September in Review

Dr. Carol O'Donnell Serves as External Expert on Newly Released Broadband Commission Report


In today’s increasingly digital world, 3.6 billion people still have no access to the Internet. Those without access are typically the most vulnerable: minorities, people with disabilities, indigenous and marginalized groups, as well as women, children and youth from disadvantaged socio-economic backgrounds or living in areas affected by conflict and violence. Lack of Internet access reduces paths to a world of information available online, and limits the potential to learn and grow, all of which contribute to the digital divide. Director of the SSEC, Dr. Carol O'Donnell, served as an External Expert on a newly released report from the UN Broadband Commission for Sustainable Development Working Group on School Connectivity. The report, "The Digital Transformation of Education: Connecting Schools, Empowering Learners" was released September 2020. The purpose of the report is to better understand the school connectivity landscape and requirements, evaluate the benefits of different technologies for different environments, analyze business and financial models, and identify suitable pedagogical content needed for digital environments to ensure inclusive learning.


Georgia Science Teachers Association

On September 12th, O’Donnell and Division Director for Professional Services, Amy D’Amico, presented on SSEC’s COVID-19! How Can I Protect Myself and Others? Module to 35 school district leaders at the Georgia Science Teachers Association (GSTA) mini- conference. As districts develop plans for their 2020-21 school year, science educators will play an important role in educating students about COVID-19 and the underlying science and social science of the pandemic. SSEC and its collaborators developed a free hands-on guide for youth and their families, available in 25 languages to support English Learners. The session demonstrated some of the practical hands-on activities science educators and caregivers can use with students to help them better understand how to protect themselves and others from COVID-19.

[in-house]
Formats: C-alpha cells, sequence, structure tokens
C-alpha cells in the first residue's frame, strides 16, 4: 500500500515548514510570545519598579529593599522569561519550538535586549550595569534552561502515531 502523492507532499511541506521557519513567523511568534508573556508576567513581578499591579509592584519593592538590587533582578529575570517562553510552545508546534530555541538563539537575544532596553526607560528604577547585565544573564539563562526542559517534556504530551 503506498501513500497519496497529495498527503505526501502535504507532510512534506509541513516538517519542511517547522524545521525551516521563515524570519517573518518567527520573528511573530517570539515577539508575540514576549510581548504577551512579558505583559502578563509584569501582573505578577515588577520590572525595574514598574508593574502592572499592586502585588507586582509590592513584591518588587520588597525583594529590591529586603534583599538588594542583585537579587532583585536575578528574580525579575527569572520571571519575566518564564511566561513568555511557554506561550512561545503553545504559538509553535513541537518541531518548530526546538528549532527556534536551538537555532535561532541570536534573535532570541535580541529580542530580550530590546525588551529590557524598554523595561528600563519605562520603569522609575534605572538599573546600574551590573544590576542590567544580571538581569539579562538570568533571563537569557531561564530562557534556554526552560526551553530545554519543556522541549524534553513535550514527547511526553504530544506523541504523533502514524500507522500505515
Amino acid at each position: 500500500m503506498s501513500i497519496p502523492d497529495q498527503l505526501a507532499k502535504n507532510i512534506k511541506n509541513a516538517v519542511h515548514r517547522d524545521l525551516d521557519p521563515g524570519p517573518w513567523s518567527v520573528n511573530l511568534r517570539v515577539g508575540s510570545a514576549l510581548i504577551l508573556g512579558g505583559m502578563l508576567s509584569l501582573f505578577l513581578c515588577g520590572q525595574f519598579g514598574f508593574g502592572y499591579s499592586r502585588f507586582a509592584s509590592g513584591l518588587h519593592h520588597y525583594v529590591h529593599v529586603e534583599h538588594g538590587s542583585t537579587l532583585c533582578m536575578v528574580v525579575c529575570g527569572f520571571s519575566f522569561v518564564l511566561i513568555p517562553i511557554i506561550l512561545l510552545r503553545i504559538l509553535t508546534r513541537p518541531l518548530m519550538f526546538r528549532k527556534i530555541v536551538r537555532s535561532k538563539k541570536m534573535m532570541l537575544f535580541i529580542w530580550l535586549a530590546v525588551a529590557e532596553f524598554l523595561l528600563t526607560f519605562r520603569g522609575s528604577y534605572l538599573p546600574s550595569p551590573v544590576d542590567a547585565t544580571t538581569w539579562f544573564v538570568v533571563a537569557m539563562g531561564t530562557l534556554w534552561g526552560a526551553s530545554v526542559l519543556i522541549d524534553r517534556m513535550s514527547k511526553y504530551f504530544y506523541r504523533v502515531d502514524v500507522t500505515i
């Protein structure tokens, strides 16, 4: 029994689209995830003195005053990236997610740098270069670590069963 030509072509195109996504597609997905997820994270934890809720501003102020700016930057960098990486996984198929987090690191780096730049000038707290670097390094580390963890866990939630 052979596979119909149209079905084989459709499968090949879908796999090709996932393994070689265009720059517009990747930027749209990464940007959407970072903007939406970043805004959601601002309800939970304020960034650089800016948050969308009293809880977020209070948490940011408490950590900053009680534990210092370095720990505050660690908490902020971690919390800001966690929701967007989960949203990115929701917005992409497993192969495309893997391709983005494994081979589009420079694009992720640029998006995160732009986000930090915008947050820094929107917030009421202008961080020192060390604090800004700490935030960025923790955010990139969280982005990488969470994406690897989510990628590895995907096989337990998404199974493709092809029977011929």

The Global Classroom

On September 22nd O’Donnell and Science Curriculum Developer, Logan Schmidt, presented to 150,000 students across 193 countries during the fourth session of The Global Classroom. Schmidt discussed the Smithsonian Science for Global Goals' “Food! How Do We Ensure Good Nutrition for All?” module and focused on the importance of food diaries for ensuring nutritional balance. The Global Classroom is now established as the largest online classroom for supporting global collaboration for children, and helps children understand the critical importance of physical wellbeing, how to protect themselves, and gain a better understanding of what they can do to stay safe and healthy.


100Kin10 “Ask Me Anything”

SSEC partnered with 100Kin10 to help science education leaders understand SSEC’s COVID-19! How Can I Protect Myself and Others? module during its September 24th “Ask Me Anything” webinar. For this session, leaders discussed the best ways to encourage students understand the science behind COVID and other viruses like it.


Nebraska 21st CCLC National Conference

On September 30th, O’Donnell and Blanchard, presented on SSEC’s COVID-19! How Can I Protect Myself and Others? module at the Nebraska 21st CCLC National Conference. The Nebraska 21st CCLC program has 150 sites serving over 20,000 students yearly, the majority of which participate in free/reduced lunch (72%), are an ethnic minority (55%) and are English learners (15%).  


“Using Science Education to Shape a Better World”

O’Donnell has been featured in an article by Salzburg Global Seminar titled “Using Science Education to Shape a Better World” for her transformative work with K-12 science education.




Images courtesy The Broadband Commission for Sustainable Development & Getty Images

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About the Author

Kate Echevarria
Human Resources Liaison



Kate Echevarria is the Human Resources Liaison for the Smithsonian Science Education Center. She is responsible for handling recruitment, internships, performance management, and all aspects of human resources at the Center. She was previously the Executive Office Manager at SSEC for 10 years. Prior to SSEC, Kate was in human resource management having worked for an international hotel chain, the U.S. Government, and a science non-profit.